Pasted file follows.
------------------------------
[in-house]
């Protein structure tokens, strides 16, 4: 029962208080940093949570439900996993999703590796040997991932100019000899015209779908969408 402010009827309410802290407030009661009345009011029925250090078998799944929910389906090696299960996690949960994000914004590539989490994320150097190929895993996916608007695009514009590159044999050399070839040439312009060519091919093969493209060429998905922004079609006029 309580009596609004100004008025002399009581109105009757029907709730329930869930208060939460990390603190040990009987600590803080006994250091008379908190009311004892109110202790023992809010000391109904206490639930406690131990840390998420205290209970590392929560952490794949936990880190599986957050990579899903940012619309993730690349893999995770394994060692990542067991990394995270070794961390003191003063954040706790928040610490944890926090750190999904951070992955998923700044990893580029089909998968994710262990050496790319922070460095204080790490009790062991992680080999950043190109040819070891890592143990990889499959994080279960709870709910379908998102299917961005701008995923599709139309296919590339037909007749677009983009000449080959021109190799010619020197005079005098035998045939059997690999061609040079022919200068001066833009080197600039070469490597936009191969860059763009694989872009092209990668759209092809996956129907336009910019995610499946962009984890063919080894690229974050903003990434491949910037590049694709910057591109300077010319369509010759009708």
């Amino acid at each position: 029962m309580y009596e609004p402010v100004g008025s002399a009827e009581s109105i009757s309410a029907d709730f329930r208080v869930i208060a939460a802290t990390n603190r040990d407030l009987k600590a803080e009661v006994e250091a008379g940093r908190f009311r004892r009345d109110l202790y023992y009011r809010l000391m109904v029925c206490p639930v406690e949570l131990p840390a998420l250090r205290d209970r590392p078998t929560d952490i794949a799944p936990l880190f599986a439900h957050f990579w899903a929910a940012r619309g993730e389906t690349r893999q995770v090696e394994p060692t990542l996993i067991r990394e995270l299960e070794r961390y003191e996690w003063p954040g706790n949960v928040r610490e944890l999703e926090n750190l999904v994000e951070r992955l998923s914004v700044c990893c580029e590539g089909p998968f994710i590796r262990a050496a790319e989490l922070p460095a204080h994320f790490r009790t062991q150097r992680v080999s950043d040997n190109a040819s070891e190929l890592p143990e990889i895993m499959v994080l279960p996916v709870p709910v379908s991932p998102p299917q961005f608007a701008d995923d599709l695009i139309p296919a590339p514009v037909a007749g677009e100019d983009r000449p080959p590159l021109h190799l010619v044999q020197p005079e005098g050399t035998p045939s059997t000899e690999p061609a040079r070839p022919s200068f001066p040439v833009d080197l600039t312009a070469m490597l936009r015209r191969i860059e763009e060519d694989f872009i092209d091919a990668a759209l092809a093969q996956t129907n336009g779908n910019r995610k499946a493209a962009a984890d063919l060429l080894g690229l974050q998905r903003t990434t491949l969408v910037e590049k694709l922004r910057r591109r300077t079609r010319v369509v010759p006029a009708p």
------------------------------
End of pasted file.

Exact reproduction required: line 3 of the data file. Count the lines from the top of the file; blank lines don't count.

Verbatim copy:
């Amino acid at each position: 029962m309580y009596e609004p402010v100004g008025s002399a009827e009581s109105i009757s309410a029907d709730f329930r208080v869930i208060a939460a802290t990390n603190r040990d407030l009987k600590a803080e009661v006994e250091a008379g940093r908190f009311r004892r009345d109110l202790y023992y009011r809010l000391m109904v029925c206490p639930v406690e949570l131990p840390a998420l250090r205290d209970r590392p078998t929560d952490i794949a799944p936990l880190f599986a439900h957050f990579w899903a929910a940012r619309g993730e389906t690349r893999q995770v090696e394994p060692t990542l996993i067991r990394e995270l299960e070794r961390y003191e996690w003063p954040g706790n949960v928040r610490e944890l999703e926090n750190l999904v994000e951070r992955l998923s914004v700044c990893c580029e590539g089909p998968f994710i590796r262990a050496a790319e989490l922070p460095a204080h994320f790490r009790t062991q150097r992680v080999s950043d040997n190109a040819s070891e190929l890592p143990e990889i895993m499959v994080l279960p996916v709870p709910v379908s991932p998102p299917q961005f608007a701008d995923d599709l695009i139309p296919a590339p514009v037909a007749g677009e100019d983009r000449p080959p590159l021109h190799l010619v044999q020197p005079e005098g050399t035998p045939s059997t000899e690999p061609a040079r070839p022919s200068f001066p040439v833009d080197l600039t312009a070469m490597l936009r015209r191969i860059e763009e060519d694989f872009i092209d091919a990668a759209l092809a093969q996956t129907n336009g779908n910019r995610k499946a493209a962009a984890d063919l060429l080894g690229l974050q998905r903003t990434t491949l969408v910037e590049k694709l922004r910057r591109r300077t079609r010319v369509v010759p006029a009708p």